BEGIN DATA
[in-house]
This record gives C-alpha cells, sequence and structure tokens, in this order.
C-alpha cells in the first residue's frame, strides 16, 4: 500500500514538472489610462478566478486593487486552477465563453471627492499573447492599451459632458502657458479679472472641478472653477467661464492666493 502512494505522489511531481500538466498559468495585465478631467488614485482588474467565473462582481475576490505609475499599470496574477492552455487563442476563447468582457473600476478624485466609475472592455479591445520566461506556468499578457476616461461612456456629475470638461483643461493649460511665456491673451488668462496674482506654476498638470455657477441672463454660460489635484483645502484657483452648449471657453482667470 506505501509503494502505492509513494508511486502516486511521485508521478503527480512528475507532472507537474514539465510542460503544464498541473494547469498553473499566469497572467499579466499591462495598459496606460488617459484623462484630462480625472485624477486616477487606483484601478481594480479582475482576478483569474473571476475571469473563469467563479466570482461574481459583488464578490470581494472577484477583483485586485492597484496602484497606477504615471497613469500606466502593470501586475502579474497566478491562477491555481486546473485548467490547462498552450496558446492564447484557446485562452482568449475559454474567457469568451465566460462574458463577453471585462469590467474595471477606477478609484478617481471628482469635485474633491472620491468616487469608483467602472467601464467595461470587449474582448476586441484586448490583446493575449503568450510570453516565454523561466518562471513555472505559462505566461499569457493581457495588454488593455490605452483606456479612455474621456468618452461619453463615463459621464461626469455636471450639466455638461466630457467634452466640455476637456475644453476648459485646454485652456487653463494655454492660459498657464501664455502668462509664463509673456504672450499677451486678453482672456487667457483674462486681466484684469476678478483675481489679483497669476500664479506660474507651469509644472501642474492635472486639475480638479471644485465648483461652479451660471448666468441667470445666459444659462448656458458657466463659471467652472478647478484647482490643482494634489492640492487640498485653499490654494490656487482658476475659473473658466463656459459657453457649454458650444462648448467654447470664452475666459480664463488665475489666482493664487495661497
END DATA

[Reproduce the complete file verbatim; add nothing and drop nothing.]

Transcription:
[in-house]
This record gives C-alpha cells, sequence and structure tokens, in this order.
C-alpha cells in the first residue's frame, strides 16, 4: 500500500514538472489610462478566478486593487486552477465563453471627492499573447492599451459632458502657458479679472472641478472653477467661464492666493 502512494505522489511531481500538466498559468495585465478631467488614485482588474467565473462582481475576490505609475499599470496574477492552455487563442476563447468582457473600476478624485466609475472592455479591445520566461506556468499578457476616461461612456456629475470638461483643461493649460511665456491673451488668462496674482506654476498638470455657477441672463454660460489635484483645502484657483452648449471657453482667470 506505501509503494502505492509513494508511486502516486511521485508521478503527480512528475507532472507537474514539465510542460503544464498541473494547469498553473499566469497572467499579466499591462495598459496606460488617459484623462484630462480625472485624477486616477487606483484601478481594480479582475482576478483569474473571476475571469473563469467563479466570482461574481459583488464578490470581494472577484477583483485586485492597484496602484497606477504615471497613469500606466502593470501586475502579474497566478491562477491555481486546473485548467490547462498552450496558446492564447484557446485562452482568449475559454474567457469568451465566460462574458463577453471585462469590467474595471477606477478609484478617481471628482469635485474633491472620491468616487469608483467602472467601464467595461470587449474582448476586441484586448490583446493575449503568450510570453516565454523561466518562471513555472505559462505566461499569457493581457495588454488593455490605452483606456479612455474621456468618452461619453463615463459621464461626469455636471450639466455638461466630457467634452466640455476637456475644453476648459485646454485652456487653463494655454492660459498657464501664455502668462509664463509673456504672450499677451486678453482672456487667457483674462486681466484684469476678478483675481489679483497669476500664479506660474507651469509644472501642474492635472486639475480638479471644485465648483461652479451660471448666468441667470445666459444659462448656458458657466463659471467652472478647478484647482490643482494634489492640492487640498485653499490654494490656487482658476475659473473658466463656459459657453457649454458650444462648448467654447470664452475666459480664463488665475489666482493664487495661497